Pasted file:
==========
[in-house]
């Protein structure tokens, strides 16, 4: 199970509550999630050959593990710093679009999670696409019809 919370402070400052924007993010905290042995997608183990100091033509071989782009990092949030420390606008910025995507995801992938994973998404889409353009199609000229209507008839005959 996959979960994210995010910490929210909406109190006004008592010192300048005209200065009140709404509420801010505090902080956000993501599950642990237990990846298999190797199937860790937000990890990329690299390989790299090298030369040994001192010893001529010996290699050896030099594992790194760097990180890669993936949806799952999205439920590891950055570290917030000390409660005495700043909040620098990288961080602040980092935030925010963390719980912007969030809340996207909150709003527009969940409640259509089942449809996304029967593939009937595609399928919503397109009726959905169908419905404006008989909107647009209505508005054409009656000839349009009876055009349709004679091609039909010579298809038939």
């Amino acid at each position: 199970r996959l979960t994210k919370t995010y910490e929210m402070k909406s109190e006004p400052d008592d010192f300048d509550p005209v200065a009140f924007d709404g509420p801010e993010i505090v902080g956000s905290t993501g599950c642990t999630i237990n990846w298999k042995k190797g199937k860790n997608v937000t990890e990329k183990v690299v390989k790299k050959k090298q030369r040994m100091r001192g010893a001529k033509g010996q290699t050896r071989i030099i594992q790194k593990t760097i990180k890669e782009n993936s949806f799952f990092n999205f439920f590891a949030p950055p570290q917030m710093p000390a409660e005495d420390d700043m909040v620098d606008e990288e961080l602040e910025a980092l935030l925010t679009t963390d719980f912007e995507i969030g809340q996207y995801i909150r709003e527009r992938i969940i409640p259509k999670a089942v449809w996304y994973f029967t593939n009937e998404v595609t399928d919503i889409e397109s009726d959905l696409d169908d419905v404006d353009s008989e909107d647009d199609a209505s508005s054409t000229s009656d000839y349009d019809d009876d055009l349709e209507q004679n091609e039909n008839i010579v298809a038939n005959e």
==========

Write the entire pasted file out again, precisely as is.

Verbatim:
[in-house]
């Protein structure tokens, strides 16, 4: 199970509550999630050959593990710093679009999670696409019809 919370402070400052924007993010905290042995997608183990100091033509071989782009990092949030420390606008910025995507995801992938994973998404889409353009199609000229209507008839005959 996959979960994210995010910490929210909406109190006004008592010192300048005209200065009140709404509420801010505090902080956000993501599950642990237990990846298999190797199937860790937000990890990329690299390989790299090298030369040994001192010893001529010996290699050896030099594992790194760097990180890669993936949806799952999205439920590891950055570290917030000390409660005495700043909040620098990288961080602040980092935030925010963390719980912007969030809340996207909150709003527009969940409640259509089942449809996304029967593939009937595609399928919503397109009726959905169908419905404006008989909107647009209505508005054409009656000839349009009876055009349709004679091609039909010579298809038939």
């Amino acid at each position: 199970r996959l979960t994210k919370t995010y910490e929210m402070k909406s109190e006004p400052d008592d010192f300048d509550p005209v200065a009140f924007d709404g509420p801010e993010i505090v902080g956000s905290t993501g599950c642990t999630i237990n990846w298999k042995k190797g199937k860790n997608v937000t990890e990329k183990v690299v390989k790299k050959k090298q030369r040994m100091r001192g010893a001529k033509g010996q290699t050896r071989i030099i594992q790194k593990t760097i990180k890669e782009n993936s949806f799952f990092n999205f439920f590891a949030p950055p570290q917030m710093p000390a409660e005495d420390d700043m909040v620098d606008e990288e961080l602040e910025a980092l935030l925010t679009t963390d719980f912007e995507i969030g809340q996207y995801i909150r709003e527009r992938i969940i409640p259509k999670a089942v449809w996304y994973f029967t593939n009937e998404v595609t399928d919503i889409e397109s009726d959905l696409d169908d419905v404006d353009s008989e909107d647009d199609a209505s508005s054409t000229s009656d000839y349009d019809d009876d055009l349709e209507q004679n091609e039909n008839i010579v298809a038939n005959e």